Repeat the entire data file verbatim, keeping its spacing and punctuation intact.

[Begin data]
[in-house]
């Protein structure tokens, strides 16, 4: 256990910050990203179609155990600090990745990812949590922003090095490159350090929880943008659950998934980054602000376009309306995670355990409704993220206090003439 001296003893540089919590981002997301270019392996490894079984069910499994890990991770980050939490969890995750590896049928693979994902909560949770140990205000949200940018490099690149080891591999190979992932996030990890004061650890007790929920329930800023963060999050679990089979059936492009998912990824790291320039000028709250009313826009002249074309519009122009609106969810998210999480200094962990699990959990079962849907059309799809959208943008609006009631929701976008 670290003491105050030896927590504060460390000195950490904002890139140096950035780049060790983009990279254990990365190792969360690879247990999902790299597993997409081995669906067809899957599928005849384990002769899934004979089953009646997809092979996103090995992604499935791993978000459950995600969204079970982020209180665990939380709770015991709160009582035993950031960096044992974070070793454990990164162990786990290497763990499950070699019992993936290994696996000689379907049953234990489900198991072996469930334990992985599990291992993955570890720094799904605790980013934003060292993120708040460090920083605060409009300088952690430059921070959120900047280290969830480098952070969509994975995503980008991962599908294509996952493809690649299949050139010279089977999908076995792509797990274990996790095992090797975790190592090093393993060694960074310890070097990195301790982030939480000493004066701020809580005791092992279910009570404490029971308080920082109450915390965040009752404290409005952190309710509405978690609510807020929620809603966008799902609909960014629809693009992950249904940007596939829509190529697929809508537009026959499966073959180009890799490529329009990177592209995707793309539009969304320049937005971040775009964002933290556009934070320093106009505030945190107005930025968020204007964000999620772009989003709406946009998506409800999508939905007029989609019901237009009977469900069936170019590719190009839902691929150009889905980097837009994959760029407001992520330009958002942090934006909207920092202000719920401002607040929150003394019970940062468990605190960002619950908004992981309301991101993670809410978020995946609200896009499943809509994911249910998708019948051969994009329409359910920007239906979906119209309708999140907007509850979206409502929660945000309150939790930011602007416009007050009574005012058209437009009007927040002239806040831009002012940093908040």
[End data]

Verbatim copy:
[in-house]
């Protein structure tokens, strides 16, 4: 256990910050990203179609155990600090990745990812949590922003090095490159350090929880943008659950998934980054602000376009309306995670355990409704993220206090003439 001296003893540089919590981002997301270019392996490894079984069910499994890990991770980050939490969890995750590896049928693979994902909560949770140990205000949200940018490099690149080891591999190979992932996030990890004061650890007790929920329930800023963060999050679990089979059936492009998912990824790291320039000028709250009313826009002249074309519009122009609106969810998210999480200094962990699990959990079962849907059309799809959208943008609006009631929701976008 670290003491105050030896927590504060460390000195950490904002890139140096950035780049060790983009990279254990990365190792969360690879247990999902790299597993997409081995669906067809899957599928005849384990002769899934004979089953009646997809092979996103090995992604499935791993978000459950995600969204079970982020209180665990939380709770015991709160009582035993950031960096044992974070070793454990990164162990786990290497763990499950070699019992993936290994696996000689379907049953234990489900198991072996469930334990992985599990291992993955570890720094799904605790980013934003060292993120708040460090920083605060409009300088952690430059921070959120900047280290969830480098952070969509994975995503980008991962599908294509996952493809690649299949050139010279089977999908076995792509797990274990996790095992090797975790190592090093393993060694960074310890070097990195301790982030939480000493004066701020809580005791092992279910009570404490029971308080920082109450915390965040009752404290409005952190309710509405978690609510807020929620809603966008799902609909960014629809693009992950249904940007596939829509190529697929809508537009026959499966073959180009890799490529329009990177592209995707793309539009969304320049937005971040775009964002933290556009934070320093106009505030945190107005930025968020204007964000999620772009989003709406946009998506409800999508939905007029989609019901237009009977469900069936170019590719190009839902691929150009889905980097837009994959760029407001992520330009958002942090934006909207920092202000719920401002607040929150003394019970940062468990605190960002619950908004992981309301991101993670809410978020995946609200896009499943809509994911249910998708019948051969994009329409359910920007239906979906119209309708999140907007509850979206409502929660945000309150939790930011602007416009007050009574005012058209437009009007927040002239806040831009002012940093908040």